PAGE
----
"The importance of the multidisciplinary team to the success of TMVR cannot be overstated," says Dr. Passeri. "Bringing together the expertise of the different disciplines in a coordinated fashion is crucial for providing the highest level of care to patients with valvular heart disease in general, and especially in patients with mitral regurgitation."
At Mass General, a cardiologist, surgeon and heart failure specialist see all potential candidates. Specialists discuss each case with added input from echocardiographers before creating a treatment plan.
"Avoidance of sternotomy and a reduced surgery time are not the only benefits that the TMVR procedure brings to the table," says Dr. Melnitchouk. "Perhaps its greatest benefit comes from a rigorous review of data and highly coordinated procedure by the cardiac surgeon and interventional cardiologist performing the procedure together under continuous image guidance by an expert echocardiographer."
Determining Patient Eligibility
Determining which patients are best suited for this new procedure involves a thorough and careful analysis. Mass General physicians gather all applicable data for each potential TMVR candidate, and then send that information to a central team of study specialists. The team independently interprets and discusses the data with a screening committee of independent surgeons and cardiologists before accepting a patient as a candidate. "As part of an elaborate screening protocol, we evaluate multiple factors, including the mitral valve and coronary anatomy, to make sure a patient meets the inclusion criteria," says Dr. Inglessis-Azuaje.
Specifically, patients best suited for this procedure have:
- Moderate-to-severe or severe mitral valve insufficiency (grade 3 or 4 MR)
- A left ventricular ejection fraction greater than 30%
- A recommendation for mitral valve replacement from a cardiac surgeon
Some patients with severe mitral insufficiency who would otherwise be considered inoperable (due to health or comorbidities) may also be considered for TMVR. According to Dr. Inglessis-Azuaje, patients must also meet specific valve and other requirements. "Because of the risk for left ventricular outflow tract obstruction, we require a very careful cardiac CT analysis to meet eligibility," he says.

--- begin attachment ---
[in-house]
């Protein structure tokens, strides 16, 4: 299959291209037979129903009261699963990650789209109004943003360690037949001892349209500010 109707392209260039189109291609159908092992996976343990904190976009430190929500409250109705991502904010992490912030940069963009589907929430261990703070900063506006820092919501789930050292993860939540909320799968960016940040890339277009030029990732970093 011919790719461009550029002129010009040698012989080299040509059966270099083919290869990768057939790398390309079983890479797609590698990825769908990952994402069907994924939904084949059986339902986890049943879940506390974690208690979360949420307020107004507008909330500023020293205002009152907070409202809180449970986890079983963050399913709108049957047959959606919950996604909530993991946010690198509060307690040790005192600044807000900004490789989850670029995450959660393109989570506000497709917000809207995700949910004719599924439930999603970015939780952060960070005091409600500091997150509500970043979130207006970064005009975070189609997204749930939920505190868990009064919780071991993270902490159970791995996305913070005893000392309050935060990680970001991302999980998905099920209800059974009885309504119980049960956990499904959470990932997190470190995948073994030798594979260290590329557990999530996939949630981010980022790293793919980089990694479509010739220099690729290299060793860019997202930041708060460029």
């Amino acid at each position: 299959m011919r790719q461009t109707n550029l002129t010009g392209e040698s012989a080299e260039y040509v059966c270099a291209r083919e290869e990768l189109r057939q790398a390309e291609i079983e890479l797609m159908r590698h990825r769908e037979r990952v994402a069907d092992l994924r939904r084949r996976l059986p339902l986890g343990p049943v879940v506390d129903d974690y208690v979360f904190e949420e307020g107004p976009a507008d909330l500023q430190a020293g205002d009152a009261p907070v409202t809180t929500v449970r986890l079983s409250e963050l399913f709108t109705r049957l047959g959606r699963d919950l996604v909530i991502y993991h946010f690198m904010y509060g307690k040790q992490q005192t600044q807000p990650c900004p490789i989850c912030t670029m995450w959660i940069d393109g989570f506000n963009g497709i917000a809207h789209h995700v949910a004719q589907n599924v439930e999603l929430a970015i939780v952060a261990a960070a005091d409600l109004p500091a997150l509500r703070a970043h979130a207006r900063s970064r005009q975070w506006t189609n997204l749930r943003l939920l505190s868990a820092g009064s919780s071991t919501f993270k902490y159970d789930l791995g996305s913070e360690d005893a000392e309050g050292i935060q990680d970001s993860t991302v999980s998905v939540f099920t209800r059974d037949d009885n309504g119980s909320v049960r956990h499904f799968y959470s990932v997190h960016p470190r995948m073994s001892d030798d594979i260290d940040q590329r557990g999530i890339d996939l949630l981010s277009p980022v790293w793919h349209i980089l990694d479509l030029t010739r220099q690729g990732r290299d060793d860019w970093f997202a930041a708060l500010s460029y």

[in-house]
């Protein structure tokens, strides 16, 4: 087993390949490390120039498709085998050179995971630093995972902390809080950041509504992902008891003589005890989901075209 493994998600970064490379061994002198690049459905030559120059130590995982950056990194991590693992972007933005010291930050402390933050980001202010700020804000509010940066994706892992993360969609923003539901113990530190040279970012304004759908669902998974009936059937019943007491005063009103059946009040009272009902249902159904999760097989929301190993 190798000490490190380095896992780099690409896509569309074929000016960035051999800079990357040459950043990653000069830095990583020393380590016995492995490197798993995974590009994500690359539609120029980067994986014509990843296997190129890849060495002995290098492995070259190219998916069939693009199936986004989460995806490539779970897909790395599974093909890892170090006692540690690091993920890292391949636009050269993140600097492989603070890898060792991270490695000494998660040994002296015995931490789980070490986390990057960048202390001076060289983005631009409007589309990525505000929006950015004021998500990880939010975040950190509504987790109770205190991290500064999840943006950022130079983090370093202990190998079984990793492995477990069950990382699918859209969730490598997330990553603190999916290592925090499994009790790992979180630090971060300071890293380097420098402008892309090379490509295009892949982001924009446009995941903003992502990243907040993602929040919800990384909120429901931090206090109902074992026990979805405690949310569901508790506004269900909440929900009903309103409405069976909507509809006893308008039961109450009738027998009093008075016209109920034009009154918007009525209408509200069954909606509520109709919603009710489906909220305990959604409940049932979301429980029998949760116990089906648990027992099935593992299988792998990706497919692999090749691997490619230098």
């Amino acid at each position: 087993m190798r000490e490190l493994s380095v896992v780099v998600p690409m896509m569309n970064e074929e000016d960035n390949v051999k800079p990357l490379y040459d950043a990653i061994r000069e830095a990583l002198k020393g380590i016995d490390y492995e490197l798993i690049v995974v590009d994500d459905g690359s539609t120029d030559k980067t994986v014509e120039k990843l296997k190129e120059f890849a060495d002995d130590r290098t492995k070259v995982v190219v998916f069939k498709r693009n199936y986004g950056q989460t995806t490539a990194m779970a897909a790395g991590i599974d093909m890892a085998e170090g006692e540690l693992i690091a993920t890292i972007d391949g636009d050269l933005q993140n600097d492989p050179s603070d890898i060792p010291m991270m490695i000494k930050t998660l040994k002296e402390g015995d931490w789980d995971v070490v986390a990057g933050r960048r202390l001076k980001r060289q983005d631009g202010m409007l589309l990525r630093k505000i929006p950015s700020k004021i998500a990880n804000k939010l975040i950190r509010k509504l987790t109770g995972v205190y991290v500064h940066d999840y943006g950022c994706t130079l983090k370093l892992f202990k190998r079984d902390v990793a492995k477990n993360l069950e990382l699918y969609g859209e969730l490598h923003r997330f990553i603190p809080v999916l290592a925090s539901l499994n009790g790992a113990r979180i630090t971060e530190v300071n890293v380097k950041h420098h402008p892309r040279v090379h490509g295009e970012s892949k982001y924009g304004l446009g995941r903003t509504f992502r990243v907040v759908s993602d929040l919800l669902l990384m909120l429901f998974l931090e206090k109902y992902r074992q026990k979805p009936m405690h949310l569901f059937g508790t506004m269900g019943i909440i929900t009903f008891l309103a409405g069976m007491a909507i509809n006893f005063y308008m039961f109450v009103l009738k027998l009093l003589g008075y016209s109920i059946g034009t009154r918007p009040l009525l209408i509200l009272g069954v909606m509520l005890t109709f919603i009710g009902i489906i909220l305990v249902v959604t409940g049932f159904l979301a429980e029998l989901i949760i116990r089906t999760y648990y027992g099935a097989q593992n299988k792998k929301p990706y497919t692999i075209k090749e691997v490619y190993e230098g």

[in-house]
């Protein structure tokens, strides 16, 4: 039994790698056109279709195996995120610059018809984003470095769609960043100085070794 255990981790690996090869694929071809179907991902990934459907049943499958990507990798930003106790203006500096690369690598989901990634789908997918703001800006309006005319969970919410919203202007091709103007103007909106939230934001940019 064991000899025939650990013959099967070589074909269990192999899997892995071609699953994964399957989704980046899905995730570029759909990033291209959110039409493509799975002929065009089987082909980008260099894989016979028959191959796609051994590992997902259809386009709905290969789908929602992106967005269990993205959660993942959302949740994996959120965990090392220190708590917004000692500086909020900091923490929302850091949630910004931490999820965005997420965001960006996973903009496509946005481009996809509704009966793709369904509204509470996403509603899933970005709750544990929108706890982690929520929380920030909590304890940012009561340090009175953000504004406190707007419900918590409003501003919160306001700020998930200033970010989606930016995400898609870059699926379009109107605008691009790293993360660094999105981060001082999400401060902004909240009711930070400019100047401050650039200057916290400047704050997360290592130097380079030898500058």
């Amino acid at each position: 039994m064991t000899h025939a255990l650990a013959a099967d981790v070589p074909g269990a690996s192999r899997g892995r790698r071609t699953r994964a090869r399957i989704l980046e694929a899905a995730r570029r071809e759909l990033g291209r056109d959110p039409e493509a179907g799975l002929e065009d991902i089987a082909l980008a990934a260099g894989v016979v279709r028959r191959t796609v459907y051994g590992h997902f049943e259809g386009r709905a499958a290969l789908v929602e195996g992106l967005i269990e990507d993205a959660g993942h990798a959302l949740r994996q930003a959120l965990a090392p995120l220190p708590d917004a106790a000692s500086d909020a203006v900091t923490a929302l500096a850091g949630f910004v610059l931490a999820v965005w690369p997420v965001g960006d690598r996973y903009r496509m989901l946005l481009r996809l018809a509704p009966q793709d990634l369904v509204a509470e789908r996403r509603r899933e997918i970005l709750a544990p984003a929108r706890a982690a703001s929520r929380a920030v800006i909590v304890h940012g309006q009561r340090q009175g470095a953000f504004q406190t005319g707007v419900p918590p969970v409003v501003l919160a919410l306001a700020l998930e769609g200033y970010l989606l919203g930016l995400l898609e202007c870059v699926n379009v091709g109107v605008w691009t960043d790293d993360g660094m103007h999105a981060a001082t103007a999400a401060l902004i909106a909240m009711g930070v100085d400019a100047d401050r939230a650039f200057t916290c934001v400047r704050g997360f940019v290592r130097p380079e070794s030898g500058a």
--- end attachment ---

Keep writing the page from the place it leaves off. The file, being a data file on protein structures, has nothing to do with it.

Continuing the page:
Mass General's Heart Valve Expertise
Mass General is one of only a few sites currently offering this innovative treatment approach to MR, thanks in part to a long-standing tradition of excellence with mitral valve surgery and transcatheter techniques.
"The established team at Mass General that has worked together for more than 10 years is an incredible asset," says Dr. Inglessis-Azuaje.
Mass General's team previously participated in three other studies leading up to the APOLLO Trial, including the PARTNER I study—the first of its kind to explore transcatheter aortic valve implantation. Mass General was one of 25 sites in the U.S. to participate in that landmark study that began in 2008.
"Our work on that and future trials helped establish the clear role of transcatheter aortic valve replacement as an alternative to surgery," says Dr. Inglessis-Azuaje. "Now, as we move onto the next frontier of mitral valve replacement, Mass General's solid infrastructure, experience and expertise in transcatheter valve techniques places us in a prime position to lead these innovative efforts through the APOLLO Trial and beyond."
"The APOLLO Trial is an important study that will hopefully allow us to establish this technique as a valid alternative in the treatment of patients with MR," he says.